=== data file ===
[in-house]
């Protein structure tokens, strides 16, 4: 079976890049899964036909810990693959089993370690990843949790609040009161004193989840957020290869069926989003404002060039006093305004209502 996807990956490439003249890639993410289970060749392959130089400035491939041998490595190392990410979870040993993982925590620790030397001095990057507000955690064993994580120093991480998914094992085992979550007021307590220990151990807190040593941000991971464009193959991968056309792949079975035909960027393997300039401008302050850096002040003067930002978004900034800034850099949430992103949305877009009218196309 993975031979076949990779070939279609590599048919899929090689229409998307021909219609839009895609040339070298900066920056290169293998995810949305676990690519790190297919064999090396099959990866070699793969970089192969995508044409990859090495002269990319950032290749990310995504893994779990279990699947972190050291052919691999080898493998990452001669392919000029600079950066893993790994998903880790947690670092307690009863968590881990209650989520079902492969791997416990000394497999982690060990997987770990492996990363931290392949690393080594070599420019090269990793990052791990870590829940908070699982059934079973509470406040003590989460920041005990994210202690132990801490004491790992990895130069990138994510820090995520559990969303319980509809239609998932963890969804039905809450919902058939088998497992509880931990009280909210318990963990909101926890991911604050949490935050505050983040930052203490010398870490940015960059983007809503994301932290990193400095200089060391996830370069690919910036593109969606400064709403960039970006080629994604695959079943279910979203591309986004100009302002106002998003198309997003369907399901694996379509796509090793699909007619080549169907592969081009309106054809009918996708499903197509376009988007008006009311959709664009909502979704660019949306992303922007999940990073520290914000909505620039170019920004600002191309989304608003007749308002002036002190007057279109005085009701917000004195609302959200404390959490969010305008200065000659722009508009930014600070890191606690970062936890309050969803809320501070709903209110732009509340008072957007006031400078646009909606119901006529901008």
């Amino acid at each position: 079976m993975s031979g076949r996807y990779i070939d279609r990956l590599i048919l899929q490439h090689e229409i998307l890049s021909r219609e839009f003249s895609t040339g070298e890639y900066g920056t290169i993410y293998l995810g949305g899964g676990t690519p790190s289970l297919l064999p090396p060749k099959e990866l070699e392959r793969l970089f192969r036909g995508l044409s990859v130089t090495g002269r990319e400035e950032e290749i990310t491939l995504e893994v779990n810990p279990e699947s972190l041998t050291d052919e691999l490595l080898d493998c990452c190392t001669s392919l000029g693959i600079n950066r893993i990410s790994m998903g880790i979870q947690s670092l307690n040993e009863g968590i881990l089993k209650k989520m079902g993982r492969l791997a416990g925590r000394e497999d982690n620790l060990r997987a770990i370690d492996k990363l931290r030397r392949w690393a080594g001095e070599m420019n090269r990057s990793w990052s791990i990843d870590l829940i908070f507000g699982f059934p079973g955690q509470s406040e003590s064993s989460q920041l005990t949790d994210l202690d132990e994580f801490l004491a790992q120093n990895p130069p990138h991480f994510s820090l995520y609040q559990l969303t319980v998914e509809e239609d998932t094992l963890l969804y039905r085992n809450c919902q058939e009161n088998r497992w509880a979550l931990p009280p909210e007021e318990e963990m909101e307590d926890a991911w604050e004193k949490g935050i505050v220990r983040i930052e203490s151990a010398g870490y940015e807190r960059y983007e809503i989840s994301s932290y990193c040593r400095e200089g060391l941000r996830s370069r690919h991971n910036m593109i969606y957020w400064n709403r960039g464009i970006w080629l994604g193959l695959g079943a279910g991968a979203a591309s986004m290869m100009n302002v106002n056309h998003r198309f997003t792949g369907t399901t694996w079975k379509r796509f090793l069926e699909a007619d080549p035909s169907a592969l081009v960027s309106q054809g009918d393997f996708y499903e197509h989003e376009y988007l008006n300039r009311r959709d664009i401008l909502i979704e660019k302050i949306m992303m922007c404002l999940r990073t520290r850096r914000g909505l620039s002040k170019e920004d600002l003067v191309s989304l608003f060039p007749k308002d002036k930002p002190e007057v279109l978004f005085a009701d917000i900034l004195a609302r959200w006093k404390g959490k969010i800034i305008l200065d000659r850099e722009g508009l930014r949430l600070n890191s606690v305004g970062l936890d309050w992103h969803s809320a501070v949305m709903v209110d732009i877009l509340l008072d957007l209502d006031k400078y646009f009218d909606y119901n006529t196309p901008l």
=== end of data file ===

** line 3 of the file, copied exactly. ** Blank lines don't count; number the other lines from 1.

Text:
């Amino acid at each position: 079976m993975s031979g076949r996807y990779i070939d279609r990956l590599i048919l899929q490439h090689e229409i998307l890049s021909r219609e839009f003249s895609t040339g070298e890639y900066g920056t290169i993410y293998l995810g949305g899964g676990t690519p790190s289970l297919l064999p090396p060749k099959e990866l070699e392959r793969l970089f192969r036909g995508l044409s990859v130089t090495g002269r990319e400035e950032e290749i990310t491939l995504e893994v779990n810990p279990e699947s972190l041998t050291d052919e691999l490595l080898d493998c990452c190392t001669s392919l000029g693959i600079n950066r893993i990410s790994m998903g880790i979870q947690s670092l307690n040993e009863g968590i881990l089993k209650k989520m079902g993982r492969l791997a416990g925590r000394e497999d982690n620790l060990r997987a770990i370690d492996k990363l931290r030397r392949w690393a080594g001095e070599m420019n090269r990057s990793w990052s791990i990843d870590l829940i908070f507000g699982f059934p079973g955690q509470s406040e003590s064993s989460q920041l005990t949790d994210l202690d132990e994580f801490l004491a790992q120093n990895p130069p990138h991480f994510s820090l995520y609040q559990l969303t319980v998914e509809e239609d998932t094992l963890l969804y039905r085992n809450c919902q058939e009161n088998r497992w509880a979550l931990p009280p909210e007021e318990e963990m909101e307590d926890a991911w604050e004193k949490g935050i505050v220990r983040i930052e203490s151990a010398g870490y940015e807190r960059y983007e809503i989840s994301s932290y990193c040593r400095e200089g060391l941000r996830s370069r690919h991971n910036m593109i969606y957020w400064n709403r960039g464009i970006w080629l994604g193959l695959g079943a279910g991968a979203a591309s986004m290869m100009n302002v106002n056309h998003r198309f997003t792949g369907t399901t694996w079975k379509r796509f090793l069926e699909a007619d080549p035909s169907a592969l081009v960027s309106q054809g009918d393997f996708y499903e197509h989003e376009y988007l008006n300039r009311r959709d664009i401008l909502i979704e660019k302050i949306m992303m922007c404002l999940r990073t520290r850096r914000g909505l620039s002040k170019e920004d600002l003067v191309s989304l608003f060039p007749k308002d002036k930002p002190e007057v279109l978004f005085a009701d917000i900034l004195a609302r959200w006093k404390g959490k969010i800034i305008l200065d000659r850099e722009g508009l930014r949430l600070n890191s606690v305004g970062l936890d309050w992103h969803s809320a501070v949305m709903v209110d732009i877009l509340l008072d957007l209502d006031k400078y646009f009218d909606y119901n006529t196309p901008l």